Our hopes are nipp'd, ere they began to blow." The qualifications of Randolph as a poet, we fortunately need not rest on the word of a panegyrist. The poems speak for themselves. In listening to their voice, however, it should be remembered, that they appear without the stamp of his authority, and are not entitled to be considered as undoubted testimonies of his poetical talent. He himself did not publish them, nor write them for publication, doubtless reserving himself for some effort worthy of his gifted muse. Such as they are, they bear evidence of a most varied and highly-endowed nature; for they are full of lively sallies of wit and fancy, deep learning, shrewd observations on man, and eloquent descriptions of passions. It is to be lamented that their only fault is one of very constant recurrence, which unfortunately casts a shade on too many of the productions of this writer's time. They are not only marked by a coarseness of language and plainness of expression, but too common among his contemporaries, but likewise indulge in warm and highly-coloured descriptions, and dwell upon themes of an indelicate nature. While we regret that our poet should have thus given the reins to a prurient imagination, it must be recollected that he intended the circulation of his poems to be limited, and that many were probably written in moments of elevation, and thrown aside, and forgotten until after his death, when they were raked together by his brother,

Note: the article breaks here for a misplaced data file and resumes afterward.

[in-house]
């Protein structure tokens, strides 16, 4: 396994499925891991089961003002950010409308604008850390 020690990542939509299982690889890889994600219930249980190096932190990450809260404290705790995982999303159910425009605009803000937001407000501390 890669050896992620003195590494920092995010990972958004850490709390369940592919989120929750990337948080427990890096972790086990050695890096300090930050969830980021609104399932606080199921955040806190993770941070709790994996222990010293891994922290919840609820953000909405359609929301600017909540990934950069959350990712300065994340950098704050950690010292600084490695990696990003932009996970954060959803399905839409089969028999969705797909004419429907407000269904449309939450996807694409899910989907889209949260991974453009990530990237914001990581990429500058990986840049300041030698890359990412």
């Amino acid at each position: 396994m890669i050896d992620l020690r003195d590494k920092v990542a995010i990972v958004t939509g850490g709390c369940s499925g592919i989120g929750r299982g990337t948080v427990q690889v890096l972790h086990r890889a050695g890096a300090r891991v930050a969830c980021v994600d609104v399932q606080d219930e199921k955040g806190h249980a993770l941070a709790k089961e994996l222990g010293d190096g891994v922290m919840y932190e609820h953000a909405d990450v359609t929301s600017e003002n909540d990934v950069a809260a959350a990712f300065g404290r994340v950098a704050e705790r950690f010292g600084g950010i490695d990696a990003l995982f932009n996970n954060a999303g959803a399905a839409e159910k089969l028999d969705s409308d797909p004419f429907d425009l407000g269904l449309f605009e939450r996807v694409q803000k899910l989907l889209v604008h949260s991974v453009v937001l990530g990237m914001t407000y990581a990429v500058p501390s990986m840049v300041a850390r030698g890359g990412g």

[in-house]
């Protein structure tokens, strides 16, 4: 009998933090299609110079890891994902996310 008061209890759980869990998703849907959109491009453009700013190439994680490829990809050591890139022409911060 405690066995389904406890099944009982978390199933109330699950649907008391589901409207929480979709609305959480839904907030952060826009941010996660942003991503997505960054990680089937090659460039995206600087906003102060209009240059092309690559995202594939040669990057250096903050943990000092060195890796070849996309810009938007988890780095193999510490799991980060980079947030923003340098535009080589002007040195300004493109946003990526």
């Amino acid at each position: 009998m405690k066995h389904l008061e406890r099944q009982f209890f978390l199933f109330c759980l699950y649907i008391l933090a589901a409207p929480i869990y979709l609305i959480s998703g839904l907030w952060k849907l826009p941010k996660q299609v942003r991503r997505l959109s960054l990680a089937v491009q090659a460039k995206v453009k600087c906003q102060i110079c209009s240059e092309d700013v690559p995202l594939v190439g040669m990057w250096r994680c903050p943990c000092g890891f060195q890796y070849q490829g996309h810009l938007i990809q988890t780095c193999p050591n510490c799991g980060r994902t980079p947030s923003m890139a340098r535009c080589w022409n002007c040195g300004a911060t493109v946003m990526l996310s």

for the purpose of publication. Being, however, disfigured by this blemish, and rendered unfit for general perusal, while at the same time there is much which is deserving of notice and admiration, they come precisely within the plan of our work, whose principle it is to rescue the remains of neglected genius from oblivion, and whose pride it will ever be, while it promotes the cause of literature, never to forget the interests of virtue and morality.

This volume consists of two parts, the first being a collection of miscellaneous poems; the second, plays and dramatic pieces; from each of which we will proceed to make our extracts. The first poem in the book, on “ The inestimable content he enjoys in the Muses; to those of his friends who dehort him from poetry,” is a most ingenious and eloquent composition beginning with a very amusing specimen of the poetical wisdom, in praise of poverty, which unfortunately holds only in verse, and proceeding to some very fine vigorous satire on the folly of hoarding, written with all the strength, without the grossness, of Juvenal.

“ Lord of my self in chief; when they that have
More wealth, make that their Lord, which is my slave.
Yet I as well as they, with more content,
Have in myself a household government.
My intellectual soul hath here possest
The steward's place to govern all the rest.
When I


my eyes two ushers are,
And dutifully walk before me bare.
My legs run footmen by me. Go or stand
My ready arms wait close on either hand :
My lips are porters to the dangerous door :
And either ear a trusty auditor.
And when abroad I go, fancy shall be
My skilful coachman, and shall hurry me
Through heaven and earth, and Neptune's watry plain,
And in a moment drive me back again.
The charge of all my cellar, thirst, is thine;
Thou butler art, and


Stomach the cook, whose dishes best delight,
Because their only sauce is appetite.
My other cook, digestion; where to me
Teeth carve, and palate will the taster be.
And the two eye-lids, when I go to sleep,
Like careful grooms my silent chamber keep,
Where, lest a cold oppress my vital part,
A gentle fire is kindled by the heart.